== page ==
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Motion to Suppress Evidence -- California Penal Code PC 1538.5

Posted by Raoul Severo | Oct 06, 2020 | 0 Comments

In a court trial, significant pieces of evidence play a crucial part in the conviction of the defendant. If they are strong enough to convince the prosecutor or the magistrate, then the decision will most likely lean towards the favor of the victim or of the law. On the other hand, if its validity is questionable, then the defendant may request for its retraction.

In legal terms, the process of preventing certain evidence from being used in a court trial is called “suppression of evidence”. This can only be done when a party files a motion to suppress evidence under California Penal Code PC 1538.5. The grounds for it can vary widely depending on the circumstances of the case. However, the legality of the collection process and the relevance of the evidence to the case at hand is the most commonly used reason for these types of motions.

Under PC 1538, the defendant may request the exclusion of a particular evidence being used against him/her if:

  • The evidence in question was illegally obtained;
  • The constitutional rights of the defendant were violated during the collection of the evidence;
  • The evidence in question is not relevant to the case; and/or
  • The evidence in question lacks credibility.

Let us discuss the aforementioned contexts listed above. A police officer must follow proper procedures, have a probable cause, a valid search warrant, or an arrest warrant in order to lawfully obtain criminal evidence. If a police officer, for example, illegally intrudes a person's home to confiscate a certain object, then the evidence in question was illegally obtained. Meanwhile, evidence may also be in the form of an oral or verbal account. If the officer fails to read the Miranda rights to the person being interrogated, then anything that the suspect will say cannot be used in court. Furthermore, the constitutional rights of the defendant were violated in this situation. Lastly, if the evidence is tampered or contaminated while under police custody, then the evidence in question lacks credibility.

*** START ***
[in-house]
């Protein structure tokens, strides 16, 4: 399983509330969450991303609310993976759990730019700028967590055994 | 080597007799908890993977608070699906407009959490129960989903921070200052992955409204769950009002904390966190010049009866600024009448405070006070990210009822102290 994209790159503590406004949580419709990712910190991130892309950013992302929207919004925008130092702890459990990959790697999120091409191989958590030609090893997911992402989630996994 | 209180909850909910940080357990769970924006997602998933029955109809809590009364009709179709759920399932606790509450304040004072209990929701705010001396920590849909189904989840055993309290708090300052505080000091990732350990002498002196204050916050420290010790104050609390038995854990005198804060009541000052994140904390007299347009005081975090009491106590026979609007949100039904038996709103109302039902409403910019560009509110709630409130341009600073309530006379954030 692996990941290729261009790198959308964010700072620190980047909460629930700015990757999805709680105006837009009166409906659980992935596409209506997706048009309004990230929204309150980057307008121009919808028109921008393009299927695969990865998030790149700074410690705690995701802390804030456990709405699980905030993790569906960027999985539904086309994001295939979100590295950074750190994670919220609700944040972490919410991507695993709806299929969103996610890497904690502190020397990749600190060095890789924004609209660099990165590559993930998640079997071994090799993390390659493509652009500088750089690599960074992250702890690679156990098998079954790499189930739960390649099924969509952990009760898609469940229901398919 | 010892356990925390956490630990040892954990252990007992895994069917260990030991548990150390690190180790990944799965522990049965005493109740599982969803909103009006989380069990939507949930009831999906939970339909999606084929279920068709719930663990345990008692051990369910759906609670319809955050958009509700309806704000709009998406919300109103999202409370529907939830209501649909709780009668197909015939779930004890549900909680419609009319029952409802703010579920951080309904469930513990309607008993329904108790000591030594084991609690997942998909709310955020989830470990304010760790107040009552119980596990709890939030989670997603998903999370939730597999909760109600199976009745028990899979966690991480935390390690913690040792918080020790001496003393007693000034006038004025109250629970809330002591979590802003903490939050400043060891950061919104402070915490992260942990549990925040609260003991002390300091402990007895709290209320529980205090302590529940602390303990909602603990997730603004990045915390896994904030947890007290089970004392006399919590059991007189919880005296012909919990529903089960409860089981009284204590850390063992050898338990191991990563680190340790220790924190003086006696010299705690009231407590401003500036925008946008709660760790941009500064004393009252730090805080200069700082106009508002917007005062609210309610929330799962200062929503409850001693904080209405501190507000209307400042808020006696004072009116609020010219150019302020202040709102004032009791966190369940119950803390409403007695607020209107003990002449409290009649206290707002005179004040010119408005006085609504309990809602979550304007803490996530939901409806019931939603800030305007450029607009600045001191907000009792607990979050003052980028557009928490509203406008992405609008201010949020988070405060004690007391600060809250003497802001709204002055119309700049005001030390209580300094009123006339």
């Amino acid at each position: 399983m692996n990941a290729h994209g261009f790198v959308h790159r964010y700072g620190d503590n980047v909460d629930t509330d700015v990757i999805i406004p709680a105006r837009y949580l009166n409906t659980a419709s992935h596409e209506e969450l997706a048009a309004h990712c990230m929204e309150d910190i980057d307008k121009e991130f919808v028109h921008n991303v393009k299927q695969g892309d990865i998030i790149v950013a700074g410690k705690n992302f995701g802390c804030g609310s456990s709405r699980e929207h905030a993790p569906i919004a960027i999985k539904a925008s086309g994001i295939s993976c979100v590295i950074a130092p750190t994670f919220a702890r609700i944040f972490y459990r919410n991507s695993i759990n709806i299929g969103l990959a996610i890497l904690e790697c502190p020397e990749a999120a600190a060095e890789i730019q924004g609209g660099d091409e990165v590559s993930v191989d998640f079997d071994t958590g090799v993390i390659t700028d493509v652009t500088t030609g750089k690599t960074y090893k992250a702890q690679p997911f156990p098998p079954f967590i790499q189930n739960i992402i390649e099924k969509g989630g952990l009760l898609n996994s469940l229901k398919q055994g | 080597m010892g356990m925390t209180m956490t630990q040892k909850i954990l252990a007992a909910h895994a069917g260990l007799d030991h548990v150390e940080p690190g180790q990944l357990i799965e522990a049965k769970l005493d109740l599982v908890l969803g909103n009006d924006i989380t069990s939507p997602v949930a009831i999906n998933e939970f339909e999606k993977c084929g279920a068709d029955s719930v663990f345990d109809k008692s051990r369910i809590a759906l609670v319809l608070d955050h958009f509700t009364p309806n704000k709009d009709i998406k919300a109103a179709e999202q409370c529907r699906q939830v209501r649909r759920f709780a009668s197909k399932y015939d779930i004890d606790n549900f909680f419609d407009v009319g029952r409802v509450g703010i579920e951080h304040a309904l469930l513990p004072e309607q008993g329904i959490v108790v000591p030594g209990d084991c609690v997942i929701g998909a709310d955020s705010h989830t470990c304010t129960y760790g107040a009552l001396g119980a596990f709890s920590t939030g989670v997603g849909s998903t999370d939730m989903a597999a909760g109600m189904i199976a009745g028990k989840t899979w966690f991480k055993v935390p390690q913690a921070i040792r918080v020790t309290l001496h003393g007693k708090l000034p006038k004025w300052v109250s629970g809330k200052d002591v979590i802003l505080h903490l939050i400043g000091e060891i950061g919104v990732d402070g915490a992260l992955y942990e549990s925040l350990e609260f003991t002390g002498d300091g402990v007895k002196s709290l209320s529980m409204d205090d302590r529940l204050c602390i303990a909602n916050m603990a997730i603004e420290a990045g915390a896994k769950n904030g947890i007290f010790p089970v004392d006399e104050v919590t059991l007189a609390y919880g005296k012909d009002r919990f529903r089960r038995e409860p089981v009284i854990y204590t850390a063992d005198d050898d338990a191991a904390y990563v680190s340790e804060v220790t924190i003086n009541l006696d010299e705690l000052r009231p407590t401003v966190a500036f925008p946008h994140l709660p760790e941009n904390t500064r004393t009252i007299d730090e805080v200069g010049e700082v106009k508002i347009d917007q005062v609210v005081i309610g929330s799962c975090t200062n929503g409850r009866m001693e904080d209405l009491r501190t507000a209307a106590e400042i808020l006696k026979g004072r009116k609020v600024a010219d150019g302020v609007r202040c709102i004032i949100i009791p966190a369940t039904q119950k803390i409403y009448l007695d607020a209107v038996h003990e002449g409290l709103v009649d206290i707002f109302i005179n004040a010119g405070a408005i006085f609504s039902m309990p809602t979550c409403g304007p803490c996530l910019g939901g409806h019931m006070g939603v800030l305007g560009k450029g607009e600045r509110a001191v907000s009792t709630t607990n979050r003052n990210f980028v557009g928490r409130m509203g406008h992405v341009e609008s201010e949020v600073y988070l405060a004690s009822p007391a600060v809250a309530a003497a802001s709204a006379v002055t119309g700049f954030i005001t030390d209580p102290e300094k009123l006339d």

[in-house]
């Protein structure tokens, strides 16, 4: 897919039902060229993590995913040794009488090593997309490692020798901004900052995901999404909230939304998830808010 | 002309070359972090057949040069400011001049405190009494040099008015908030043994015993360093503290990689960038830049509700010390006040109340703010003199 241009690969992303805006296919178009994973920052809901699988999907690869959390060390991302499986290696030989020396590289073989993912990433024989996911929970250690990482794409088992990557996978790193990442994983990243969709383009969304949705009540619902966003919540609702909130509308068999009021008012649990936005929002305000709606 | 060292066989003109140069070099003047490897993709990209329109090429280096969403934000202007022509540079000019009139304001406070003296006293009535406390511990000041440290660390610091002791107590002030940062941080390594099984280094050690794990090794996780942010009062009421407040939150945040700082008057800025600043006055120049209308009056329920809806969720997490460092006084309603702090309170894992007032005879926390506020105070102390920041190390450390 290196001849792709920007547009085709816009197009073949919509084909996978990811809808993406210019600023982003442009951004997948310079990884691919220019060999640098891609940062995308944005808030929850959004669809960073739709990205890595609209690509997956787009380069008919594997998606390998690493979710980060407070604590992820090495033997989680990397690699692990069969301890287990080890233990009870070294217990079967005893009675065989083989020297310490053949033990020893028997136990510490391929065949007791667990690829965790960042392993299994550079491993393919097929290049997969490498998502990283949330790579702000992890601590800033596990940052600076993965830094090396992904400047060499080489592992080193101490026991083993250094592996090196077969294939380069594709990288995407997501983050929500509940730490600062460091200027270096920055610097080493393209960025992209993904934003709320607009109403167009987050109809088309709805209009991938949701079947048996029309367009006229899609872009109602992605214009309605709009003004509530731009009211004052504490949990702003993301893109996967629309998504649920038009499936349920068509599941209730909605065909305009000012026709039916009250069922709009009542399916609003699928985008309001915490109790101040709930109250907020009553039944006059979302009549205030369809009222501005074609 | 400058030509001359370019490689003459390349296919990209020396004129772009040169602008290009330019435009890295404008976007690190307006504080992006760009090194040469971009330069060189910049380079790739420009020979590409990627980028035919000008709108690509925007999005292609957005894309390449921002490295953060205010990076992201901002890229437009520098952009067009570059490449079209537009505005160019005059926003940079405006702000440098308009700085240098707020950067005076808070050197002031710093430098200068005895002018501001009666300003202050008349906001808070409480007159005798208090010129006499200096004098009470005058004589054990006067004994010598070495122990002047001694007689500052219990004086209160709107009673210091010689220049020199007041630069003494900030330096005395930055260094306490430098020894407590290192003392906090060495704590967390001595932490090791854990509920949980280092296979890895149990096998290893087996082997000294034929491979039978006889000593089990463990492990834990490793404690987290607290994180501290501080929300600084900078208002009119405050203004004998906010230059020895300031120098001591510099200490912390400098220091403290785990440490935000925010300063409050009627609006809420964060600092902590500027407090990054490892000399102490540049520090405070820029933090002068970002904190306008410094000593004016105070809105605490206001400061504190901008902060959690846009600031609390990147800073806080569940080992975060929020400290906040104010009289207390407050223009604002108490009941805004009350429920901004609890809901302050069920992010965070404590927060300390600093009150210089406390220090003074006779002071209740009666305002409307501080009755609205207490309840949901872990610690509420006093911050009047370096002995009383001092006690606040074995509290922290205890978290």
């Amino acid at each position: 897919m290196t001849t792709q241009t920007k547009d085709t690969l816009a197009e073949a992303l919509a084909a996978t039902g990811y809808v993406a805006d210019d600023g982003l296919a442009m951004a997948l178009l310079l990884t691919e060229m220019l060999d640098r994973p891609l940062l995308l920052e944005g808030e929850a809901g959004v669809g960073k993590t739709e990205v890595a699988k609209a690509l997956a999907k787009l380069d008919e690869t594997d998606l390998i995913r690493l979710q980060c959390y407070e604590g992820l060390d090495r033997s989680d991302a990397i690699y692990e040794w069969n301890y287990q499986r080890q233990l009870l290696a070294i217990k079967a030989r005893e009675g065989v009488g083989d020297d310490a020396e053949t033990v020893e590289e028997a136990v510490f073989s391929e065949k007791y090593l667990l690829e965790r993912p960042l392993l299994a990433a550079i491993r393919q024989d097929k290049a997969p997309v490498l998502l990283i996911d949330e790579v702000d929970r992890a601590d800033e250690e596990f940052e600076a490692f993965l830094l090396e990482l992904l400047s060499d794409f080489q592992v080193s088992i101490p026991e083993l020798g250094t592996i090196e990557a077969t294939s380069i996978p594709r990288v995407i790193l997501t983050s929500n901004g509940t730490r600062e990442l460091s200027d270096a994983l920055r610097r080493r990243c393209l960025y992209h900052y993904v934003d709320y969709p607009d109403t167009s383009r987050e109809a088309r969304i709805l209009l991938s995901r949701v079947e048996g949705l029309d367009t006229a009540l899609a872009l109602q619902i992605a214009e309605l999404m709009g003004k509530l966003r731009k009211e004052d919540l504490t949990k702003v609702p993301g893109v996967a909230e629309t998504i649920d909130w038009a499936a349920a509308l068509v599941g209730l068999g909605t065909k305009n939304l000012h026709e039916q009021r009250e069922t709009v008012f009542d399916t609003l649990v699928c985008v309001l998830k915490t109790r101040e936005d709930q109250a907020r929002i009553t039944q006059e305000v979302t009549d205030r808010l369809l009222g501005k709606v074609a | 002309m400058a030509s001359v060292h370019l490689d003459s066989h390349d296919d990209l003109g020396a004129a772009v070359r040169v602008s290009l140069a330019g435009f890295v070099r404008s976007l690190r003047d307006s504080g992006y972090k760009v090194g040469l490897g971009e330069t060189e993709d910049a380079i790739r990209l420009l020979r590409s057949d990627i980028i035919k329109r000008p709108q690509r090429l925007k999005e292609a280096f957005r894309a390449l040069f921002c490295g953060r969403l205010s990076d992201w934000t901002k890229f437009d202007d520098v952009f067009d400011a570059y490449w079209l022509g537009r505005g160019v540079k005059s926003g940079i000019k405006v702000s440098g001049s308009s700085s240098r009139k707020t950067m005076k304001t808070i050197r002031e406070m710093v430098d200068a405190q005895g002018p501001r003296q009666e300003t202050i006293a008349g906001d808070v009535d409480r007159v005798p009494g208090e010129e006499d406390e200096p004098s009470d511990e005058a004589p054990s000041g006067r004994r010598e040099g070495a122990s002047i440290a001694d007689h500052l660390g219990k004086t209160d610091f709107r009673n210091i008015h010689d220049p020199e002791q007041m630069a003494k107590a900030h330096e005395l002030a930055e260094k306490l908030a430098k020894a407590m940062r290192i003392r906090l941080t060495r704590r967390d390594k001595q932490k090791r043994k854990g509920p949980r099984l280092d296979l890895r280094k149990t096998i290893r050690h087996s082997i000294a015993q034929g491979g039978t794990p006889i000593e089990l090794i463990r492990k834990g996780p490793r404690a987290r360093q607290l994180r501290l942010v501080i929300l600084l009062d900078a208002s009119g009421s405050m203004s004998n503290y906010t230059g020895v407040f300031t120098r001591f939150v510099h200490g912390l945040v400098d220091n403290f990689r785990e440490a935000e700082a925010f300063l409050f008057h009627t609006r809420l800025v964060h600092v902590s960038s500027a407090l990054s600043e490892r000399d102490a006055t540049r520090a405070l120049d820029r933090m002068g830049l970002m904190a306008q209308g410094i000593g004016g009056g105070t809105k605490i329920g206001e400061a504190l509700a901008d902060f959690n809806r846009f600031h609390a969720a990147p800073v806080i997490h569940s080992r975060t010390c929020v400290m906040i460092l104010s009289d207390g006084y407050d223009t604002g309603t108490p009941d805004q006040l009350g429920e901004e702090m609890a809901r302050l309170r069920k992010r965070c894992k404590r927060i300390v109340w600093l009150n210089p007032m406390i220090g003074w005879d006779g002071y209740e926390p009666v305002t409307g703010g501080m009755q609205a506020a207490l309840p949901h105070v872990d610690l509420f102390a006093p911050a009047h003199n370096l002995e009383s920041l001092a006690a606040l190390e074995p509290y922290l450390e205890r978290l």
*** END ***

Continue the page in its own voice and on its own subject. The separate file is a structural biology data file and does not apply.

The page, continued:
With that in mind, motions to suppress evidence are commonly used in search-and-seizure cases, which almost always requires a search warrant. Let us suppose that a police officer suddenly approaches you and presents a search warrant to be conducted inside your residence. You oblige, and upon checking, they uncover multiple sachets of illegal drugs, which they confiscate. You immediately consult with your lawyer and you find out that the evidence they confiscated is not the one described in the warrant. For this reason, you file a motion to suppress the evidence. The validity of search warrants is also covered under PC 1538. 

Meanwhile, PC 1538.5 also states that all ‘tangible and intangible' evidences may be removed from court trials, which includes:

  • Firearm;
  • Written documents;
  • Audio recordings;
  • Alcohol intoxication test results;
  • Drug test results;
  • Fingerprints; and
  • DNA

Process of Motion to Suppress Evidence

If you strongly believe that an evidence being used against you in court violates the laws of the state, then you must file a motion to suppress evidence. Ideally, this should be filed by your attorney prior to your actual court hearing. Do not worry -- the other party is legally obliged to notify you of the evidence they will be using in court, so you will have enough time to discuss these to your lawyer. For ease in your part, we will be summarizing the steps below:

  • File a motion to suppress evidence in court
  • An arraignment or suppression hearing will be conducted for this concern
  • Your attorney will present the information or facts to support the claim that the evidence to be used against you is inadmissible or was illegally obtained
  • The court will weigh the presented details to discern whether to grant the motion to suppress evidence or not.

If the judge grants your request, the prosecutor will not be allowed to use that evidence on the actual trial. However, if the request is denied, then the prosecutor will be allowed to use that evidence on the actual trial. 

Winning Your Motion to Suppress Evidence with a Criminal Defense Attorney

It is definitely hard to prove your case by yourself, let alone a motion to suppress evidence. This is because you have counterattack all questions raised by the judge to you as well as present your information in a logical and reasonable manner. Challenging your appeal is part of the judge's work, and it can sometimes be frustrating. With that said, it is best to contact a criminal defense lawyer to represent you during these events. They will be able to distinguish the best defense or negotiations depending on the facts of your case.

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